Rarely does a bad script produce decent performances, however accomplished the actors, and Ed Norton never seems to get a grip on Eisenheim; his performance consists almost entirely of that intense gaze and the occasional raising of his hand to his head to simulate deep concentration. Jessica Biel apparently did this film to prove she could be a serious actress, but “serious” here is a synonym for “English-accented”. (Just by the by, why do we need to hear turn-of-the-century Austrians speaking in Oxford accents? Once it was decided that this would be an English-language film, the suspension of disbelief was already in place; so couldn’t Norton, Giamatti and Biel have been allowed to retain their American accents? Unless the idea was to make sure the actors earned their wages, given that their lines are so undemanding.)
I was also put off by the way the film copped out at key moments: there are early indications, for instance, that some of Eisenheim’s tricks will be explained, but all we get is a quick glimpse of a notebook with elaborate marked diagrams on it. And there are hints but no real exploration of the possibility that Eisenheim’s secrets might be connected with the “magic” of cinema’s early years (The Illusionist is set at a time when pioneers like Georges Méliès were astonishing audiences with their moving pictures, and when the line between science and the supernatural must have become very blurred).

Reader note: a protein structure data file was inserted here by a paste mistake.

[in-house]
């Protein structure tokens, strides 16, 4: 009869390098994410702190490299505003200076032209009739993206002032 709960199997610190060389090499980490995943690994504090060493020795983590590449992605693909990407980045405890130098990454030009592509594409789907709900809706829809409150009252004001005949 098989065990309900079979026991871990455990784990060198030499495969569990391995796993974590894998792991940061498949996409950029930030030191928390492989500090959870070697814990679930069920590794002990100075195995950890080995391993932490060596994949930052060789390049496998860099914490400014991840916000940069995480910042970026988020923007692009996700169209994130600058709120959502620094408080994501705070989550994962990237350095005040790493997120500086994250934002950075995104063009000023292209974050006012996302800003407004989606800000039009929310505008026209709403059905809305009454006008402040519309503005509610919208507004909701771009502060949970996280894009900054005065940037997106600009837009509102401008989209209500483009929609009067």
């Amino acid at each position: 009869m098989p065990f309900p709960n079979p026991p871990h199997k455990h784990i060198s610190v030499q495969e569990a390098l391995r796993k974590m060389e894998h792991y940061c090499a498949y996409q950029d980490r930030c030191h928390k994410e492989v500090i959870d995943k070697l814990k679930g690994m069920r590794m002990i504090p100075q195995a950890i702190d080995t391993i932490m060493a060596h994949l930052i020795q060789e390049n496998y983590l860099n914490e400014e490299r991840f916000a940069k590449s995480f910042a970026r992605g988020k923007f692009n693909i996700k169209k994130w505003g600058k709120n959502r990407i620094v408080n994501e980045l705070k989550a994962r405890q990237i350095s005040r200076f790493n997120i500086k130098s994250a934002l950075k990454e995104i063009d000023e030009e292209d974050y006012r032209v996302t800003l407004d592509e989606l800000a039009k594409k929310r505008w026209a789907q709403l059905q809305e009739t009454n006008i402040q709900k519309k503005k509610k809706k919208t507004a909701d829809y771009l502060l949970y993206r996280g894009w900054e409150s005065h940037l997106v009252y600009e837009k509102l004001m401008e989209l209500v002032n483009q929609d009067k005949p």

Pity. With a more thoughtful, wittier screenplay and a better-developed exposition, this could have been a much more satisfying film.
P.S. Anthony Lane once said of the cardboard villains in Con Air that the more the film broadcast their wickedness, the more unbelievable and funny it became. It occurs to me that similar logic applies to movie twists. When you see a goggle-eyed character experience a moment of epiphany (whether it’s Bruce Willis staggering about in astonishment as he realises that he’s been dead for years, Chazz Palminterri coming to the chilling conclusion that Verbal Kint is Keyser Soze, or Paul Giamatti discovering an elaborate conspiracy in The Illusionist), the whole thing is just too earnest to be taken seriously. It’s as if the film is banging you over the head with a signboard that says “Payoff time! Here’s the Twist! Be Surprised!” And you’re too busy rolling in the aisles to notice.